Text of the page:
Bangladesh currently hosts approximately one million Rohingya refugees in camps throughout Cox’s Bazar District. However, the country stated that it would not accept any additional Rohingya because of the significant burden it places on Bangladesh’s economy and infrastructure. In February, the Bangladeshi Minister for Road Transport and Bridges, Obaidul Quader, said that the country would not allow any more Rohingya to enter the country because “they have already become a burden for us,” referring to the significant socio-economic strain that the refugees have on the country, especially in the southern region. Furthermore, the socio-economic strain is compounded because of the reduction in funding to provide humanitarian aid to the Rohingya population. The government would have tremendous difficulty covering the shortfall required to care for the population.

The shortfall means Bangladesh would need to either force the Junta to begin the repatriation process for Rohingya or integrate the ethnic group into local society. However, Myanmar has yet to begin the process because the government did not meet any of the refugees’ demands, such as providing citizenship to the group. Another factor that would inhibit the repatriation process is the AA’s reluctance to make any agreement that would allow the Rohingya to return to Rakhine State. The AA controls a large amount of territory, which allows the group to become a key player in the region. The organization, however, wants to use the territory to create an ethnic homeland for the Rakhine ethnic group. Any reparation for the Rohingya would negatively affect the plans and cause a large number of people to stop supporting the group.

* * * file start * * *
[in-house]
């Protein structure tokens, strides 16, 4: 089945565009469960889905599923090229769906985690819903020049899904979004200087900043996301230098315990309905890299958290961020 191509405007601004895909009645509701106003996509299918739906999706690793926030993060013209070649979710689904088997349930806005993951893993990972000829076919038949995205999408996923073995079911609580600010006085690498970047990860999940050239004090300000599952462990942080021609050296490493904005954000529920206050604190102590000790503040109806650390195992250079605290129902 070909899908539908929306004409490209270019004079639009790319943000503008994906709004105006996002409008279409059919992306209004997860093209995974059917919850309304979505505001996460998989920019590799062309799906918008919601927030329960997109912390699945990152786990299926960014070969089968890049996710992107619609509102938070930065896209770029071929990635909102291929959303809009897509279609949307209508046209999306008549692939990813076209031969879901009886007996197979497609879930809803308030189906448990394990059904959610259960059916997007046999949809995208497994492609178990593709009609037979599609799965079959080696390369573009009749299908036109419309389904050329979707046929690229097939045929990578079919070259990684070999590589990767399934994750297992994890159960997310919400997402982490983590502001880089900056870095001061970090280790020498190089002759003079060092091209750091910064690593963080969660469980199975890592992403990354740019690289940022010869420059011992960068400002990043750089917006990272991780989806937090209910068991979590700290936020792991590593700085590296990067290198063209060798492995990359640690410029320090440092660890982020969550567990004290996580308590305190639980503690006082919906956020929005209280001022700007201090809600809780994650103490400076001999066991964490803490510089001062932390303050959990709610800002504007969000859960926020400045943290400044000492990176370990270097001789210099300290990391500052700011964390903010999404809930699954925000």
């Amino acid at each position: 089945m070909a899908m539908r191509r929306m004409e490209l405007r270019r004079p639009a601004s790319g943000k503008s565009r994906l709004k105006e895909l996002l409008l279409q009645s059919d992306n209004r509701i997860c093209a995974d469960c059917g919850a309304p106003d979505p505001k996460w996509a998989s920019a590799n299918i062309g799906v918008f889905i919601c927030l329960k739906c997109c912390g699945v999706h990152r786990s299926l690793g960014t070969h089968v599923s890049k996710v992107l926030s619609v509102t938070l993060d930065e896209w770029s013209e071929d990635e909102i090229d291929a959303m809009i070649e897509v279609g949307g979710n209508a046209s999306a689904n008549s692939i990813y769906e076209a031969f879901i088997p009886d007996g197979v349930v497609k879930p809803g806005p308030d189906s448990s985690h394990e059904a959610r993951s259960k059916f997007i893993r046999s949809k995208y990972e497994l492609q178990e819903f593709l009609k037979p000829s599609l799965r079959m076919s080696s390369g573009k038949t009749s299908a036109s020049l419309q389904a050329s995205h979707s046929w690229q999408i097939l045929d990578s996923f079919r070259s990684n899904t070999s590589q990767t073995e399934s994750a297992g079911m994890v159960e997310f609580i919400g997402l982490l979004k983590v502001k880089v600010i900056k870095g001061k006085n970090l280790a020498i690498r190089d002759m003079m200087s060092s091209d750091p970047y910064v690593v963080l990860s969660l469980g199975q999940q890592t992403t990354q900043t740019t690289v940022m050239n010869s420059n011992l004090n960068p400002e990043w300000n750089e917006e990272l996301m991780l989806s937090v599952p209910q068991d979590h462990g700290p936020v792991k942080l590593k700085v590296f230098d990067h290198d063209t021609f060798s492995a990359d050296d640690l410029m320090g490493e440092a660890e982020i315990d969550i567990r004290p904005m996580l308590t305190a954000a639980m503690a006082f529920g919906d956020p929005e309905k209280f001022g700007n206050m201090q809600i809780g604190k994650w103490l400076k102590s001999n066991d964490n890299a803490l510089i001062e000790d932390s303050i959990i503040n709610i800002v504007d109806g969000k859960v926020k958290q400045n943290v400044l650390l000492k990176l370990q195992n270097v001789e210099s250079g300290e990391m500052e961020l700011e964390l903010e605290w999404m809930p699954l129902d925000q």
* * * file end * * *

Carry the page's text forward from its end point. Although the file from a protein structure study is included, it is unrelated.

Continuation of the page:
Bangladesh is also concerned that the ongoing fighting will potentially kill its citizens as they travel into Bangladeshi territory. Since February, there have been several instances of stray rounds landing near the island that originated from fighting along the coast of Rahkine State. Furthermore, both sides fired at Bangladeshi barges and ships as they sailed near Saint Martin’s Island or along the coast because of a mistaken identity. The Bangladeshi military responded to the incidents by deploying naval vessels as a precautionary measure to protect citizens in the area. The government also held discussions with both sides to decrease the fighting in the area. However, Bangladesh also understands that the Junta will likely break any agreement and conduct attacks against the AA and the PDF positions along the coast. These attacks would cause the AA to renew offensives against the Junta in the area and other locations along the border.